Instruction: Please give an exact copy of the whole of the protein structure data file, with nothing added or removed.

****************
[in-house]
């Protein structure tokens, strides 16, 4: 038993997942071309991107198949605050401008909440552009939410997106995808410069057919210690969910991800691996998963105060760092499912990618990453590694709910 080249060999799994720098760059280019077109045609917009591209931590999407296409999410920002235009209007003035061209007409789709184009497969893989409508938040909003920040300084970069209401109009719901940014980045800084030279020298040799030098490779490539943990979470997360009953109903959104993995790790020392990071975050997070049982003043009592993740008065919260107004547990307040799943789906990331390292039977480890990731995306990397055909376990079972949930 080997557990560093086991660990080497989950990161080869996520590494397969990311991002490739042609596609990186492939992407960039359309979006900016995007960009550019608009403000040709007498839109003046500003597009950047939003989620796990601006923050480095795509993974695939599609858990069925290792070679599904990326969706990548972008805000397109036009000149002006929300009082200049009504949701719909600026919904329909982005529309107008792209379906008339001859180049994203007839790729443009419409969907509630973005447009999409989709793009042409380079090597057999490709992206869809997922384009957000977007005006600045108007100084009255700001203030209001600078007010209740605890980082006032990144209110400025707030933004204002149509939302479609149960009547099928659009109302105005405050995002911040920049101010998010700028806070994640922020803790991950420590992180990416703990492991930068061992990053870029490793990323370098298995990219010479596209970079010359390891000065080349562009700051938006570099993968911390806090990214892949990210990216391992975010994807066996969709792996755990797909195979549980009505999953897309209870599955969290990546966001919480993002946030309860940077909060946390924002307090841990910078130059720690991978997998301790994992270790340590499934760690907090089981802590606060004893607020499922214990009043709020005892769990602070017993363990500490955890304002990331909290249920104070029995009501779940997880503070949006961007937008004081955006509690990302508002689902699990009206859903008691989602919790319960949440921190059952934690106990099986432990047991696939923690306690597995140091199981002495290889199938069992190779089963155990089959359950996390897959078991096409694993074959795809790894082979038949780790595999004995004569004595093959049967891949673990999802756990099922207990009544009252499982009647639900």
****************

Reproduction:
[in-house]
């Protein structure tokens, strides 16, 4: 038993997942071309991107198949605050401008909440552009939410997106995808410069057919210690969910991800691996998963105060760092499912990618990453590694709910 080249060999799994720098760059280019077109045609917009591209931590999407296409999410920002235009209007003035061209007409789709184009497969893989409508938040909003920040300084970069209401109009719901940014980045800084030279020298040799030098490779490539943990979470997360009953109903959104993995790790020392990071975050997070049982003043009592993740008065919260107004547990307040799943789906990331390292039977480890990731995306990397055909376990079972949930 080997557990560093086991660990080497989950990161080869996520590494397969990311991002490739042609596609990186492939992407960039359309979006900016995007960009550019608009403000040709007498839109003046500003597009950047939003989620796990601006923050480095795509993974695939599609858990069925290792070679599904990326969706990548972008805000397109036009000149002006929300009082200049009504949701719909600026919904329909982005529309107008792209379906008339001859180049994203007839790729443009419409969907509630973005447009999409989709793009042409380079090597057999490709992206869809997922384009957000977007005006600045108007100084009255700001203030209001600078007010209740605890980082006032990144209110400025707030933004204002149509939302479609149960009547099928659009109302105005405050995002911040920049101010998010700028806070994640922020803790991950420590992180990416703990492991930068061992990053870029490793990323370098298995990219010479596209970079010359390891000065080349562009700051938006570099993968911390806090990214892949990210990216391992975010994807066996969709792996755990797909195979549980009505999953897309209870599955969290990546966001919480993002946030309860940077909060946390924002307090841990910078130059720690991978997998301790994992270790340590499934760690907090089981802590606060004893607020499922214990009043709020005892769990602070017993363990500490955890304002990331909290249920104070029995009501779940997880503070949006961007937008004081955006509690990302508002689902699990009206859903008691989602919790319960949440921190059952934690106990099986432990047991696939923690306690597995140091199981002495290889199938069992190779089963155990089959359950996390897959078991096409694993074959795809790894082979038949780790595999004995004569004595093959049967891949673990999802756990099922207990009544009252499982009647639900």